Presentation is loading. Please wait.

Presentation is loading. Please wait.

The Lymphatic System and Body Defenses

Similar presentations

Presentation on theme: "The Lymphatic System and Body Defenses"— Presentation transcript:

1 The Lymphatic System and Body Defenses

2 The Lymphatic System Consists of two semi-independent parts
Lymphatic vessels Lymphoid tissues and organs Lymphatic system functions Transport fluids back to the blood Body defense and resistance to disease

3 Lymphatic Characteristics
Lymph – excess tissue fluid carried by lymphatic vessels Properties of lymphatic vessels One way system toward the heart No pump Lymph moves toward the heart Milking action of skeletal muscle Rhythmic contraction of smooth muscle in vessel walls

4 Lymphatic Vessels Lymph Capillaries
Walls overlap to form flap-like minivalves Fluid leaks into lymph capillaries Capillaries are anchored to connective tissue by filaments Higher pressure on the inside closes minivalves

5 Lymphatic Vessels

6 Lymphatic Vessels Lymphatic collecting vessels
Collects lymph from lymph capillaries Carries lymph to and away from lymph nodes Returns fluid to circulatory veins near the heart at the right lymphatic duct or thoracic duct

7 Lymph Lymph returned to the blood is composed of: Water Blood cells
Proteins Harmful materials that enter lymph vessels Bacteria Viruses Cancer cells Cell debris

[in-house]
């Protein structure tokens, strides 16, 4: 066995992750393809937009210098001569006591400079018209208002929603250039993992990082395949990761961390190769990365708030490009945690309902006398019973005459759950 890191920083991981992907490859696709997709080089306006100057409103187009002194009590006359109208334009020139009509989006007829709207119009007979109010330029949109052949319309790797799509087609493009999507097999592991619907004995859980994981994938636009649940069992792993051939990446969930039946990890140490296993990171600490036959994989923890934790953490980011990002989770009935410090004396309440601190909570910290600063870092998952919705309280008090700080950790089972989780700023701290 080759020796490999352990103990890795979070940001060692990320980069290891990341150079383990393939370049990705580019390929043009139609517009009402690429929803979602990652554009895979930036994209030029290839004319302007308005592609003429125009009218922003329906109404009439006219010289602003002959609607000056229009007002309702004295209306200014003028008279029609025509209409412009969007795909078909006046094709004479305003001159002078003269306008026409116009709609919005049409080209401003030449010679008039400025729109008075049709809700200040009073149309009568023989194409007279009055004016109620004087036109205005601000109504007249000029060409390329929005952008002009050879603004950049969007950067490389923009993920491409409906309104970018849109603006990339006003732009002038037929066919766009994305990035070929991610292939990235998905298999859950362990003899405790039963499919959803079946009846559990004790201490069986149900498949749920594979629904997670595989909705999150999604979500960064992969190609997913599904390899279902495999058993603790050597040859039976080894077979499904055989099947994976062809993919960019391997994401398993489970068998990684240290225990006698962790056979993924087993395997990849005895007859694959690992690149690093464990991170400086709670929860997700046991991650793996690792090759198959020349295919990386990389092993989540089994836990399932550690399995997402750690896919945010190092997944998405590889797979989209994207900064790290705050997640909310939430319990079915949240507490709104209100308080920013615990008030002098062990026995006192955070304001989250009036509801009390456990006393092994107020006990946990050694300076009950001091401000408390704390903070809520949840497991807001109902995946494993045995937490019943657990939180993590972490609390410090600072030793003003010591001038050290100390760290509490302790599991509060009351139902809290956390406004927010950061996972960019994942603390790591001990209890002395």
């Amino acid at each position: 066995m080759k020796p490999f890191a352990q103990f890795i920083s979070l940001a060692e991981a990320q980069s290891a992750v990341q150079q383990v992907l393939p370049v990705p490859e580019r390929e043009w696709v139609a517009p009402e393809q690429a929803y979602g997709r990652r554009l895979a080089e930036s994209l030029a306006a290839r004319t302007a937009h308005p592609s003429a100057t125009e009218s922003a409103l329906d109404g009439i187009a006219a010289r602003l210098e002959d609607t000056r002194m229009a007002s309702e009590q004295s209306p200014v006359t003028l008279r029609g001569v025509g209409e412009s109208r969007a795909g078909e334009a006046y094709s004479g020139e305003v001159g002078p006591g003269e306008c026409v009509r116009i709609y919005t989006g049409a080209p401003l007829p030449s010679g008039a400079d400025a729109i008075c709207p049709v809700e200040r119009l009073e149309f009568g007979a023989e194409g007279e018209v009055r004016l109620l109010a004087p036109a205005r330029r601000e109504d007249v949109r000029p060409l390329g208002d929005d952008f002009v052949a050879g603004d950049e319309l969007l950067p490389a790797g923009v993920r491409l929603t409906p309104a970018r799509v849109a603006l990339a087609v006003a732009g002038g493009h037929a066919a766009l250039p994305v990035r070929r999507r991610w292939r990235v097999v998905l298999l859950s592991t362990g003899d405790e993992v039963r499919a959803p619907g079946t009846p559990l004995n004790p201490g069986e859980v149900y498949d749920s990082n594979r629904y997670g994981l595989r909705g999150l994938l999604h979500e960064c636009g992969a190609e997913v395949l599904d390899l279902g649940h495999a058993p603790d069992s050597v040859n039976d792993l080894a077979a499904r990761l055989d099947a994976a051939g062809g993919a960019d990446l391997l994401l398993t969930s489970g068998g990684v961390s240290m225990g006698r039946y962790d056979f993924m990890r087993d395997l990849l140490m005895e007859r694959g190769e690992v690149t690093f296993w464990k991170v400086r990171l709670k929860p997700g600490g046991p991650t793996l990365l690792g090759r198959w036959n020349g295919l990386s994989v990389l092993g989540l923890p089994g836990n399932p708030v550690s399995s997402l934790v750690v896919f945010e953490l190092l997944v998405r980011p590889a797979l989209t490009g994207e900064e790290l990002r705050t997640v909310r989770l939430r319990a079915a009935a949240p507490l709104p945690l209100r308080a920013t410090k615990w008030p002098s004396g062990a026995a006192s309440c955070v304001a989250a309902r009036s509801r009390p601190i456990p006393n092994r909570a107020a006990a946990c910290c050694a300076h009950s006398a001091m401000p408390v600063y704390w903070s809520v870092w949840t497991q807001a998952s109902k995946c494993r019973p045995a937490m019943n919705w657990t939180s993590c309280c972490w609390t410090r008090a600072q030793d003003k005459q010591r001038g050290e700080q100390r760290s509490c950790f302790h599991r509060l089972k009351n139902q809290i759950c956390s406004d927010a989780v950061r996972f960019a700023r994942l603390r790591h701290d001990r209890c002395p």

8 Lymph Nodes Filter lymph before returning to the blood
Contain defense cells: Macrophages – engulf and destroy foreign substances Lymphocytes – provide immune response to antigens

9 Lymph Nodes

10 Lymph Node Structure Most are kidney-shaped, <1 inch long
Cortex - outer part Contains follicles with lymphocytes Medulla - Inner part Contains phagocytic macrophages

11 The Flow of Lymph Through Nodes
Lymph enters the convex side through afferent lymphatic vessels Lymph flows through a number of sinuses inside the node Lymph exits through efferent lymphatic vessels Fewer efferent than afferent vessels causes flow to be slowed

12 Other Lymphoid Organs Several other organs contribute to lymphatic function: Spleen Thymus Tonsils Peyer’s patches

13 The Spleen Located on the left side of the abdomen
Filters blood – cleanses blood of bacteria, viruses and debris Destroys worn out blood cells Stores platelets Acts as a blood reservoir Forms blood cells in the fetus (hematopoietic) Produces lymphocytes only in the adut spleen